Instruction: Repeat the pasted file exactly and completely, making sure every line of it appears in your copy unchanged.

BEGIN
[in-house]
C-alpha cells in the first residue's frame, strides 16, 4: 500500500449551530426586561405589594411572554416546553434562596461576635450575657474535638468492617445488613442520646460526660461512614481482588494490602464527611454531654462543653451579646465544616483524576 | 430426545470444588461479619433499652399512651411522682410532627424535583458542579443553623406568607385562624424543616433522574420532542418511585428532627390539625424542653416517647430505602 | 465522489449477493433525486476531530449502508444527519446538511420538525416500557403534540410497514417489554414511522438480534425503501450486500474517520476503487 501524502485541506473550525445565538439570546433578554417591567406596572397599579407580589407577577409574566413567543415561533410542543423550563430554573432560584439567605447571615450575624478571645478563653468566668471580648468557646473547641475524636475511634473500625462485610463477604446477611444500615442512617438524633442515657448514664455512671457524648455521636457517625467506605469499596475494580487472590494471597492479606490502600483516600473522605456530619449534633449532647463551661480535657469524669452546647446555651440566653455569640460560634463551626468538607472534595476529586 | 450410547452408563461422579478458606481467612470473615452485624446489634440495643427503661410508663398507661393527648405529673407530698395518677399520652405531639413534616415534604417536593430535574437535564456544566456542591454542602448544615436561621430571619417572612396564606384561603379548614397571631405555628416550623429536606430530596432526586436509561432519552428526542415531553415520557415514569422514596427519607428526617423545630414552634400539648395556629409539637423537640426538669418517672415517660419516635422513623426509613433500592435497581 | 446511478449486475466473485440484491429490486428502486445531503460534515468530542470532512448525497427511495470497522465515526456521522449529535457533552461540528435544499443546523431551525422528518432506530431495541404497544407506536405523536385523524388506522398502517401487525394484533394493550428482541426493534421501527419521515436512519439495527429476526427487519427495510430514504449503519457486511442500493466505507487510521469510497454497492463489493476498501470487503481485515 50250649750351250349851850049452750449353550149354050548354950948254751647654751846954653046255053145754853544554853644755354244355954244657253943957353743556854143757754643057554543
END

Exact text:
[in-house]
C-alpha cells in the first residue's frame, strides 16, 4: 500500500449551530426586561405589594411572554416546553434562596461576635450575657474535638468492617445488613442520646460526660461512614481482588494490602464527611454531654462543653451579646465544616483524576 | 430426545470444588461479619433499652399512651411522682410532627424535583458542579443553623406568607385562624424543616433522574420532542418511585428532627390539625424542653416517647430505602 | 465522489449477493433525486476531530449502508444527519446538511420538525416500557403534540410497514417489554414511522438480534425503501450486500474517520476503487 501524502485541506473550525445565538439570546433578554417591567406596572397599579407580589407577577409574566413567543415561533410542543423550563430554573432560584439567605447571615450575624478571645478563653468566668471580648468557646473547641475524636475511634473500625462485610463477604446477611444500615442512617438524633442515657448514664455512671457524648455521636457517625467506605469499596475494580487472590494471597492479606490502600483516600473522605456530619449534633449532647463551661480535657469524669452546647446555651440566653455569640460560634463551626468538607472534595476529586 | 450410547452408563461422579478458606481467612470473615452485624446489634440495643427503661410508663398507661393527648405529673407530698395518677399520652405531639413534616415534604417536593430535574437535564456544566456542591454542602448544615436561621430571619417572612396564606384561603379548614397571631405555628416550623429536606430530596432526586436509561432519552428526542415531553415520557415514569422514596427519607428526617423545630414552634400539648395556629409539637423537640426538669418517672415517660419516635422513623426509613433500592435497581 | 446511478449486475466473485440484491429490486428502486445531503460534515468530542470532512448525497427511495470497522465515526456521522449529535457533552461540528435544499443546523431551525422528518432506530431495541404497544407506536405523536385523524388506522398502517401487525394484533394493550428482541426493534421501527419521515436512519439495527429476526427487519427495510430514504449503519457486511442500493466505507487510521469510497454497492463489493476498501470487503481485515 50250649750351250349851850049452750449353550149354050548354950948254751647654751846954653046255053145754853544554853644755354244355954244657253943957353743556854143757754643057554543